New Mexico’s lawmakers recently celebrated Gov. Michelle Lujan Grisham’s signing of the NM Civil Rights Act, which ended Qualified Immunity for police in the state.
But did it?
Every profession has that one topic that is debated above any other. Yet most involved in the argument have no comprehension or understanding of said topic. For law enforcement this topic is Qualified Immunity (QI).
According to the ignorant and the prejudiced, QI protects corrupt cops from any and all forms of accountability.
Qualified Immunity is comparable to Good Samaritan laws, which protect people with good intentions who try to save a life or help others in a critical situation which may inadvertently result in injury or damages. Similarly, QI protects officers from the threat of personal liability or litigation while performing state or city-sanctioned duties.
Criminal VS Civil
QI has no effect on a criminal case. When a police officer is charged with committing a crime, he can and generally is charged. QI is only applicable in civil cases, and its eligibility is determined by the courts on a case-by-case basis. QI is denied if it is determined the officer acted negligently or with ill intent.
New Mexican legislators boasted the passage of the 2021 Civil Rights Act earlier this year. It was a historic legislative achievement, one that only two other states have accomplished (Colorado and Connecticut), and it certainly won them pander-points from the woke mob.
But in reality it changed almost nothing and serves as further evidence that lawmakers rely on the public’s inability or unwillingness to read a simple eight page bill.
HB4 did not end QI in New Mexico.
The law states that no public body or person acting on its behalf “shall enjoy the defense of qualified immunity for causing the deprivation of any rights, privileges or immunities secured by the bill of rights of the constitution of New Mexico.”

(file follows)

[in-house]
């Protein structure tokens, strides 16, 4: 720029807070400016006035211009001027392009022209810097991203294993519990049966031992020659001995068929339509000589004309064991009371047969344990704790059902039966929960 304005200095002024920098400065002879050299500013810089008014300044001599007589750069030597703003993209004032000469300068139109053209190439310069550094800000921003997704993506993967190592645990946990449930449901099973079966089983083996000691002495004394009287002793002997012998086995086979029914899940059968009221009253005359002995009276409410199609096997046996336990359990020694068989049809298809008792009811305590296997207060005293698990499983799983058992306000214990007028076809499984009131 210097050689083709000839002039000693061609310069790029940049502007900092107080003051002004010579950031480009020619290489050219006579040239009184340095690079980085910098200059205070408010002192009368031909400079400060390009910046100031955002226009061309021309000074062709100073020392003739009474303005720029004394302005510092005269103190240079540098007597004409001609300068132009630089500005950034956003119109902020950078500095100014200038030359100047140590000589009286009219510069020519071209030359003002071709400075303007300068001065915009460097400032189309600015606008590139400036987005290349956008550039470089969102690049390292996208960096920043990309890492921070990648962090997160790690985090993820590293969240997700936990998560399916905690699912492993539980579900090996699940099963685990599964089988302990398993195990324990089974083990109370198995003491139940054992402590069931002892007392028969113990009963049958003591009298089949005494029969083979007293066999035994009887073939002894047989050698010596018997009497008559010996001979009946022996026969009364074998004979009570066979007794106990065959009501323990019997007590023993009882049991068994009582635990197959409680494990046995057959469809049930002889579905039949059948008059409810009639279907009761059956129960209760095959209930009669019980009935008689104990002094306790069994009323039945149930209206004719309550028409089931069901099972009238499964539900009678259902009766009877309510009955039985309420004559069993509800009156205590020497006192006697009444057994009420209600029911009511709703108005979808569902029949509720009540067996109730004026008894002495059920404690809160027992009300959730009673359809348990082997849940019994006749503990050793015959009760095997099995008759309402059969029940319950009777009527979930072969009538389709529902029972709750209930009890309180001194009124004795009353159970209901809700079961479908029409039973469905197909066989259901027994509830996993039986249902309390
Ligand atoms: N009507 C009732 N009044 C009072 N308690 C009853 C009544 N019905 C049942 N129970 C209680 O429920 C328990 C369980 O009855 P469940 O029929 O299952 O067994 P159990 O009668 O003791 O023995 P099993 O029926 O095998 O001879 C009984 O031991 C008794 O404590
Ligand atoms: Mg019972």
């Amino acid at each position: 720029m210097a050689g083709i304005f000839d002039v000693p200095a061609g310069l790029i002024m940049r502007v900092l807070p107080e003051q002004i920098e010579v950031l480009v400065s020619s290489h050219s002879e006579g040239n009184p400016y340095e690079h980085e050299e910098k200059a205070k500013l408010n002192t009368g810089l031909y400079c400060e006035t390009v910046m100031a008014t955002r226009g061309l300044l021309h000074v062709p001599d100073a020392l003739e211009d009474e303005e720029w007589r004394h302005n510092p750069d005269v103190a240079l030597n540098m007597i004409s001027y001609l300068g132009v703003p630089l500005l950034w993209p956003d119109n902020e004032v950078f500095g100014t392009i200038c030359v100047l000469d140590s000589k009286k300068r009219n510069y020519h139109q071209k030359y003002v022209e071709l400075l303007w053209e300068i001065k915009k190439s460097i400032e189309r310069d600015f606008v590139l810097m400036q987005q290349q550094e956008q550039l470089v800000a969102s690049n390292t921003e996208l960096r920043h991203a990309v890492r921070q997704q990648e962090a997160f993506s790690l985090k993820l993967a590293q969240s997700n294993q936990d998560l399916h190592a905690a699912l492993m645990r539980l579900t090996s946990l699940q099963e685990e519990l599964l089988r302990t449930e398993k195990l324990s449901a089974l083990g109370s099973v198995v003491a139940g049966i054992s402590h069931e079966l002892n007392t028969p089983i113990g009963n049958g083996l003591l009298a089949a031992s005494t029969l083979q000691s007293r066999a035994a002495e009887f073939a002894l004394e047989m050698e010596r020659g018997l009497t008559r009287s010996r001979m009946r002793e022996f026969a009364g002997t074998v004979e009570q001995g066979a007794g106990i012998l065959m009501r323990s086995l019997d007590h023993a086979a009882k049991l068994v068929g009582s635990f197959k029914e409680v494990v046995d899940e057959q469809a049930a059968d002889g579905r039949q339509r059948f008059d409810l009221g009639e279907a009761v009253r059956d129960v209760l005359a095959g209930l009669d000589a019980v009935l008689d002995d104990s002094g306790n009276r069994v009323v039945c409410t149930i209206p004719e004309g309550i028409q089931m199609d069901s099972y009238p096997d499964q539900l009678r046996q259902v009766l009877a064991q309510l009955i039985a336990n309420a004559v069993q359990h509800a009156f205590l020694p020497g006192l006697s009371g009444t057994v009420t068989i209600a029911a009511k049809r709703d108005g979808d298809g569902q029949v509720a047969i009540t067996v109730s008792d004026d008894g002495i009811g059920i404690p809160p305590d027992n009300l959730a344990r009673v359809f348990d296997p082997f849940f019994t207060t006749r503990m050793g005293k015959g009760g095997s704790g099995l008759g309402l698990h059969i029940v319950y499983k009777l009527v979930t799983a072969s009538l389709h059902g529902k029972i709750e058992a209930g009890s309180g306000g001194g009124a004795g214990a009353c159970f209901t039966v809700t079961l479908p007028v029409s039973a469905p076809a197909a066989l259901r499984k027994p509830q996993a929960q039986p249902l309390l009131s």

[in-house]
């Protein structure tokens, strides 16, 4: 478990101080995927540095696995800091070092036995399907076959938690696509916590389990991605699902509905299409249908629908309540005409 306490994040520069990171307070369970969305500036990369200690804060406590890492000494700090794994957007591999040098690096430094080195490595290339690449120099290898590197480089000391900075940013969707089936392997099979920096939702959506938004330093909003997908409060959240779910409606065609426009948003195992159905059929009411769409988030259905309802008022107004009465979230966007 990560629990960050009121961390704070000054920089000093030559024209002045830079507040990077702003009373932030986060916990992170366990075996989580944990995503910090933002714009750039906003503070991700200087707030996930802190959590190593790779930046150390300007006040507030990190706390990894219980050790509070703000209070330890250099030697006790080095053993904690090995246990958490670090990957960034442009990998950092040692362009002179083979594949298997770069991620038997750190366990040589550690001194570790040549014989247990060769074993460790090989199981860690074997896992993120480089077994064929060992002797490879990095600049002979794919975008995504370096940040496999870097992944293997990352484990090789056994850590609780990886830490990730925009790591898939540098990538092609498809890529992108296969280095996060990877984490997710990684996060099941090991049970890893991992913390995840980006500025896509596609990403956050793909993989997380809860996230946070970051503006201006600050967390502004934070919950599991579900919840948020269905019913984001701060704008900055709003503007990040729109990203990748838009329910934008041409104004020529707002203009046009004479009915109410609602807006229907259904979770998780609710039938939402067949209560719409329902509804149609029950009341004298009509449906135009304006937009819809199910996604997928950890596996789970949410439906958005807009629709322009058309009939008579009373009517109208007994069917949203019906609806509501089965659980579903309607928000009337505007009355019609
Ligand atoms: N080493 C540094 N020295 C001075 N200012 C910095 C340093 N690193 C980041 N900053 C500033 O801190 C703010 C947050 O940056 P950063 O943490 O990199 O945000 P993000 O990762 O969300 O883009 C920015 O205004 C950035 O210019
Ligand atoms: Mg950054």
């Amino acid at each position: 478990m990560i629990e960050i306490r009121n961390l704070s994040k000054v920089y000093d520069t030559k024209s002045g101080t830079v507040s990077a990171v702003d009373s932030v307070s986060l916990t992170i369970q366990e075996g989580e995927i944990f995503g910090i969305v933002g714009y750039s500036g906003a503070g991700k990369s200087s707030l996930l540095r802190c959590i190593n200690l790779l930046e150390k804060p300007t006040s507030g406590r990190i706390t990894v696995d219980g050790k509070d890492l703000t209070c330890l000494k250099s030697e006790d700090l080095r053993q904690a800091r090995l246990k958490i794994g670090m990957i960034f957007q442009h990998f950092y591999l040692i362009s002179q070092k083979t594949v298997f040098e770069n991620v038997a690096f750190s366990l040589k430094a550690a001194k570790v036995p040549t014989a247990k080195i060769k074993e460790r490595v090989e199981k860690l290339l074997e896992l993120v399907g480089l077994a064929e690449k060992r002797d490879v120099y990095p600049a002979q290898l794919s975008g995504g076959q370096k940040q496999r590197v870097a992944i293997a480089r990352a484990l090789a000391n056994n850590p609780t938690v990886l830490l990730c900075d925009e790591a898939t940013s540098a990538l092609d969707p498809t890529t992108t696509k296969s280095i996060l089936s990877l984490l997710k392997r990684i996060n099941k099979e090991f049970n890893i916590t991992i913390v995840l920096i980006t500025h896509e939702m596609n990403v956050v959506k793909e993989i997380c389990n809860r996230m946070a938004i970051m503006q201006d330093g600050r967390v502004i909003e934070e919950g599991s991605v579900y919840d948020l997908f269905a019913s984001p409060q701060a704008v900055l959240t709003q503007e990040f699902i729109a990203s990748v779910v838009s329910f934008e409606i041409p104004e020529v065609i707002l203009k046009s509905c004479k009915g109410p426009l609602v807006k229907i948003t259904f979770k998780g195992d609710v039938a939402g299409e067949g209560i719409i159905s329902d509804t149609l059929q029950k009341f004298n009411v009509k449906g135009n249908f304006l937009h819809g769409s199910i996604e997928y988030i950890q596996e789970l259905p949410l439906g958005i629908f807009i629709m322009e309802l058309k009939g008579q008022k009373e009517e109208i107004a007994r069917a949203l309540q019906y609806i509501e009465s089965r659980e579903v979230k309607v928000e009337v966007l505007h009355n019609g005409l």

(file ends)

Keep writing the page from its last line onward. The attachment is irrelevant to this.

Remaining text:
However, Section 3 states that any lawsuits filed under the Act “shall be brought exclusively against a public body,” and that the public body will be held liable “for conduct of individuals acting on behalf of, under color of or within the course and scope of the authority of the public body.”
Section 8 goes further, stating that any judgment awarded under the Act “shall be paid by the public body,” to include “all litigation costs…including attorney fees.”
Qualified Immunity protects police and other public servants from being sued civilly as individuals for actions taken under the protection of the state or municipality.
It Gets Better
Not only can a citizen not sue a police officer for claims of civil rights violations, but Section 10 of bill specifically preserves judicial and legislative immunity. Meaning you still cannot file a civil suit against judges, attorneys or politicians.
And none of this infringes on the federal Qualified Immunity laws, which remain on the books, so any civil rights claims brought against New Mexico officer at the federal level will continue to benefit from federal protections.
As a private citizen, say you are walking in the area of Central and Wyoming in Albuquerque wearing a neon orange shirt and lime-green pants. Coincidentally, there is an armed robbery in the same area and the offender matches your description. Police respond and detain you pending further investigation.
Later, when the real offender is arrested, you are released by police. Believing your rights were violated, you file a lawsuit. You can sue the city and the police department, but HB4 prevents you from suing the police officer who detained you because he was acting on good faith with the information available to him at the time.
New Mexico lawmakers bent under pressure from the Leftist mob, but they banked on the public not reading or comprehending the bill. It worked.
Now they can say they crippled the police even though all they did was ensure a constant flow of money from lawsuits.
Qualified Immunity prior to New Mexico’s Civil Rights Act protected officers from litigation for doing their job. HB4 guarantees it. As it should.